March 20th, 2016
EWG and MPP received extensive media coverage after releasing results measuring mercury hair levels in over 250 women who eat two or more seafood meals per week, the amount EPA/FDA recommend. Testing indicates 29% exceed the EPA guideline for mercury exposure during pregnancy (1 ppm) and 59% exceed a more protective upper limit of 0.58 ppm recommended by scientists. Tuna was a major source of participant’s mercury exposure (40% of estimated ingestion) which is consistent with MPP’s (now updated) analysis, using FDA’s data, which shows tuna accounts for 45% of mercury in the US seafood supply. Notably only 17% of the mercury in participants’ diets was from species identified in EPA/FDA’s draft advice, which is incomplete because it fails to provide enough detail about which mercury-laden species to limit or avoid (i.e. tuna) and which are low in mercury and higher in omega-3s.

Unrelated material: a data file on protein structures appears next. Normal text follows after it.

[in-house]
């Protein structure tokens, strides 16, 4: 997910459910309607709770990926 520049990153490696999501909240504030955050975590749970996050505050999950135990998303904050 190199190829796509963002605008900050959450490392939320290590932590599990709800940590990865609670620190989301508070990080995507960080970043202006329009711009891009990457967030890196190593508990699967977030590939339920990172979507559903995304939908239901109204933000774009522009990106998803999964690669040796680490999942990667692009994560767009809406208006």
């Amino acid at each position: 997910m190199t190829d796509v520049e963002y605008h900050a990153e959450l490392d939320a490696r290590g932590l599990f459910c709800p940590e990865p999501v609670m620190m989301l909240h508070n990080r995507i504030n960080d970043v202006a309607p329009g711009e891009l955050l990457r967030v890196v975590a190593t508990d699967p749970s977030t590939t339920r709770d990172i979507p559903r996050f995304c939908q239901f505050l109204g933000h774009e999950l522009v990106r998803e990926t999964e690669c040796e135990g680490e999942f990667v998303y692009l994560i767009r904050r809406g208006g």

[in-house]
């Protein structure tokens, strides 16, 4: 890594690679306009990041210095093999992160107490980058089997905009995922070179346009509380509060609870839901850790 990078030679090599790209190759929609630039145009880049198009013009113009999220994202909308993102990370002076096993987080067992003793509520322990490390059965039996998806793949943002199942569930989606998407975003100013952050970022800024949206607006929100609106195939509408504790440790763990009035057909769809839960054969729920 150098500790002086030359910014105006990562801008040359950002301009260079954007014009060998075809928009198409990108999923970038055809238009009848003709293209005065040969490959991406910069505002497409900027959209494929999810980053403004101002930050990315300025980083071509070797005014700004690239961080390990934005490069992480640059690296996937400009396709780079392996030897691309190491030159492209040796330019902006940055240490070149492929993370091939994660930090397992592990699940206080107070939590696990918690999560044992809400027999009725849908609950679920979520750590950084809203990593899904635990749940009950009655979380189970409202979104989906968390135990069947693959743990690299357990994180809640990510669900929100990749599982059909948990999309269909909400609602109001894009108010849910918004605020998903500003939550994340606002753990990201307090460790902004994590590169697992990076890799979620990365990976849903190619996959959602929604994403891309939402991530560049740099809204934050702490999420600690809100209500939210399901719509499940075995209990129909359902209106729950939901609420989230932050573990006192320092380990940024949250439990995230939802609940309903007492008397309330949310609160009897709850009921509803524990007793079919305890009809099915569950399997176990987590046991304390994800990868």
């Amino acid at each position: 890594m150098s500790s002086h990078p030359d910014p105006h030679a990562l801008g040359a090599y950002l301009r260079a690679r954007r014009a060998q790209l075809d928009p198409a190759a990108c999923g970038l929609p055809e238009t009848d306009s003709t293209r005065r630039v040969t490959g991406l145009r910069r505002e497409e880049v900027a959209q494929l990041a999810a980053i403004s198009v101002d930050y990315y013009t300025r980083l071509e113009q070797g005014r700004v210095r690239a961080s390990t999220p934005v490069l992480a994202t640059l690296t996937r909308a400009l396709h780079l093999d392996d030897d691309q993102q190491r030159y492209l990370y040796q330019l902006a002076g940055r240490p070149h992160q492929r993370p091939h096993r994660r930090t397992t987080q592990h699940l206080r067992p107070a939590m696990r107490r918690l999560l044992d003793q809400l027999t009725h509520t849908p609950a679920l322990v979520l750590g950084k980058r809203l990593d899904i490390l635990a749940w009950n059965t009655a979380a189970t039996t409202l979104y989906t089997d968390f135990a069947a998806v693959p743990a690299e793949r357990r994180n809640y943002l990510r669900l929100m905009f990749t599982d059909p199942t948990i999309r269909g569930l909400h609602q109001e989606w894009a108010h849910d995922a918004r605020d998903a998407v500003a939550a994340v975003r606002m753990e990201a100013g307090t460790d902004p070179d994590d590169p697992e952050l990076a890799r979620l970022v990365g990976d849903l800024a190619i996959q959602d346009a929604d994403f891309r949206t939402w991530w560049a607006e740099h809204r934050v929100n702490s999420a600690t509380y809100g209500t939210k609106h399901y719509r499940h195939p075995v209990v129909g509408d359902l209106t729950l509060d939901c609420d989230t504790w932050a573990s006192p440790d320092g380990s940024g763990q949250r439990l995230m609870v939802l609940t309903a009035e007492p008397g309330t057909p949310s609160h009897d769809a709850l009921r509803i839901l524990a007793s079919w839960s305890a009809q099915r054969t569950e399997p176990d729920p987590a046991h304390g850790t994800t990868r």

This entry was posted on Sunday, March 20th, 2016 at 2:16 pm and is filed under Academic Projects, Environmental Justice, Fish and Seafood, Mercury Exposure, Mercury Facts, Press Releases, Reports, US. You can follow any responses to this entry through the RSS 2.0 feed. Both comments and pings are currently closed.